Doctor rape 'could've happened anywhere'
Pieter Steyn, Volksblad
Bloemfontein - A statement by a senior manager at Pelonomi hospital that the rape of a doctor on duty at the hospital "could've happened at the Waterfront" or "in her bed", has enraged female doctors.
Professor Sampie Smit, acting head of clinical services at Pelonomi hospital, repeated this comment to Volksblad after making it earlier at a management meeting.
Smit suggested to staff in an email on Monday that they move through the hospital in "pairs", "especially over weekends, at night and in remote parts of the hospital".
"It could just as easily have happened at the Waterfront. Or in her bed. It doesn't make it any worse that it happened in a hospital. It is logical, after all," he said when approached for comment.
Smit also told reporters: "It happened, we did what we could and now we have to pick up the pieces. What will it help now not to come to work?
"Any profession has its risks, it could've happened anywhere."
Female doctors were furious about his "unacceptable" comment on Tuesday.
"He has the same attitude as years ago when it was said that rape victims asked for it," said one doctor.
Doctors even said that the professors and managers who failed to ensure the young doctor's safety, should be held accountable for what happened.
Some of the female doctors at Pelonomi hospital have already obtained legal advice on whether they can be forced to work night shifts in such unsafe conditions. They already emailed the head of paediatrics, Professor André Venter, about these steps.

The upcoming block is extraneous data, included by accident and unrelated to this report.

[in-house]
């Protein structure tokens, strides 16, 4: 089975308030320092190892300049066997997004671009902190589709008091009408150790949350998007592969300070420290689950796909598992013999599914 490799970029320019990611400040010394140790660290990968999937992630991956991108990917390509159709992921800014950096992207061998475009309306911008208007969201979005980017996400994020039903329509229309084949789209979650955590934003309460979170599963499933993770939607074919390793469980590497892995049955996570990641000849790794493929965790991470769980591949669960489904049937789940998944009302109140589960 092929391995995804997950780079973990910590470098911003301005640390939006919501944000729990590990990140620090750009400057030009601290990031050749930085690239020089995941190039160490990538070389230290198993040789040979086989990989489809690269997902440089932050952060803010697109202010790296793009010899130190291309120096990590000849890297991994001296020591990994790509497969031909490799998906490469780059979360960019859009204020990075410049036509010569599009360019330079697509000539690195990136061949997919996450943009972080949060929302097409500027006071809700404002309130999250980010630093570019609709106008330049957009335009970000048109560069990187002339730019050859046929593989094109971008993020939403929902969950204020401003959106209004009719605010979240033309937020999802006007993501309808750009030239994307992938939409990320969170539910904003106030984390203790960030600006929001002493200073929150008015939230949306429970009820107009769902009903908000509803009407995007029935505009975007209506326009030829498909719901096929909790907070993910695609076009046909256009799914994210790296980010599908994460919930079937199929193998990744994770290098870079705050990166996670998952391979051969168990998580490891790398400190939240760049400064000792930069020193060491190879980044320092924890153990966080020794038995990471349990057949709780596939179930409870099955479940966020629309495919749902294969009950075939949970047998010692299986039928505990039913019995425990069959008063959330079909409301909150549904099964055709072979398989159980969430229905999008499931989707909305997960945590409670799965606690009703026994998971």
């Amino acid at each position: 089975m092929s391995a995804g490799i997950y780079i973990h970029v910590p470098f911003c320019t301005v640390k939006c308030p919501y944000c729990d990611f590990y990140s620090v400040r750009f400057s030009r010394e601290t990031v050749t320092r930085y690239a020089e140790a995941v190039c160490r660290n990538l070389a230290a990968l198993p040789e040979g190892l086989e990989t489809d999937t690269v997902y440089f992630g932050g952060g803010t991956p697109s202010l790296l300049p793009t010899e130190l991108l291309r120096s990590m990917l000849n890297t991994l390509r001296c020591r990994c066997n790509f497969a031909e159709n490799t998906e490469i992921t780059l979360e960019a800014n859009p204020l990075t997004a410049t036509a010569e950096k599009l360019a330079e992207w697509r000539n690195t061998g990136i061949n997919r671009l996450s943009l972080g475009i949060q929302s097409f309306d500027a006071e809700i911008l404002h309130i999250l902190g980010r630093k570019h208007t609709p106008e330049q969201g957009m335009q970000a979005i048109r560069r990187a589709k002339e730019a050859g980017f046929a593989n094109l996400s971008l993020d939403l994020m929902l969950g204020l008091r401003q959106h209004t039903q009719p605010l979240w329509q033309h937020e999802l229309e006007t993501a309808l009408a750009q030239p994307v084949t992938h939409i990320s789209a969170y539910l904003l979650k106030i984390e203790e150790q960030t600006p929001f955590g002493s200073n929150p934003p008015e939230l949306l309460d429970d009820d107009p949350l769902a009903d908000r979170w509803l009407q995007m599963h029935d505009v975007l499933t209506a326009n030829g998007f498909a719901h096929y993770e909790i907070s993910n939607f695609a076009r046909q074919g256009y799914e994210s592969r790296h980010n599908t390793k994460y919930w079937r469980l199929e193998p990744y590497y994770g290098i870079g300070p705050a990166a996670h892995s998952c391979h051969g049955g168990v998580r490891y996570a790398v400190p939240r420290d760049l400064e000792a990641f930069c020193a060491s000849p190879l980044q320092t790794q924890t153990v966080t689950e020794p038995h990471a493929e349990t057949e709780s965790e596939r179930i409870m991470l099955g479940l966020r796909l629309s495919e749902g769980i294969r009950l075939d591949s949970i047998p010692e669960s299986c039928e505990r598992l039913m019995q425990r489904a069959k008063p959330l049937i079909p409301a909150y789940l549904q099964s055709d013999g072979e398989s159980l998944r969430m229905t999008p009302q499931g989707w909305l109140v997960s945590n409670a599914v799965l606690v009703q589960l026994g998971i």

The fact that no sufficient steps to improve security at the hospital have been taken since the incident three days made the group of student specialists decide together to no longer provide paediatric services to Pelonomi from November 2, stated one of the messages to Venter.
They clearly requested that patients be referred to Universitas hospital for treatment from 16:00. They would be on duty there.
Dr Lebogang Phahladira, president of the national association for medical consultants, gave his support to this decision.
List of problems
The doctors sent a long list of serious problem to Venter. Among these were guards sleeping while on duty and unrestricted access from outside the hospital. There were also daily car break-ins.
The Public Servants Association (PSA) in the Free Sate meanwhile recommended that members not go to work in Pelonomi as safety had not been improved at all. Members who do go to work there had to look after their own safety.
PSA head Gerhard Koorts said on Tuesday evening that he was also informed by a senior medical official at the hospital that one of the new security guards who had been sent there had been sleeping the first night on the job.
The 25 "police reservists" per shift who had been sent by the department were also not helping, as they are not trained security guards. Additionally, no police reservists could be seen on the premises.
Responding to an enquiry about the lack of reservists, Smit said: "It is a big hospital."
"And you (reporters) can't be everywhere to see where they are."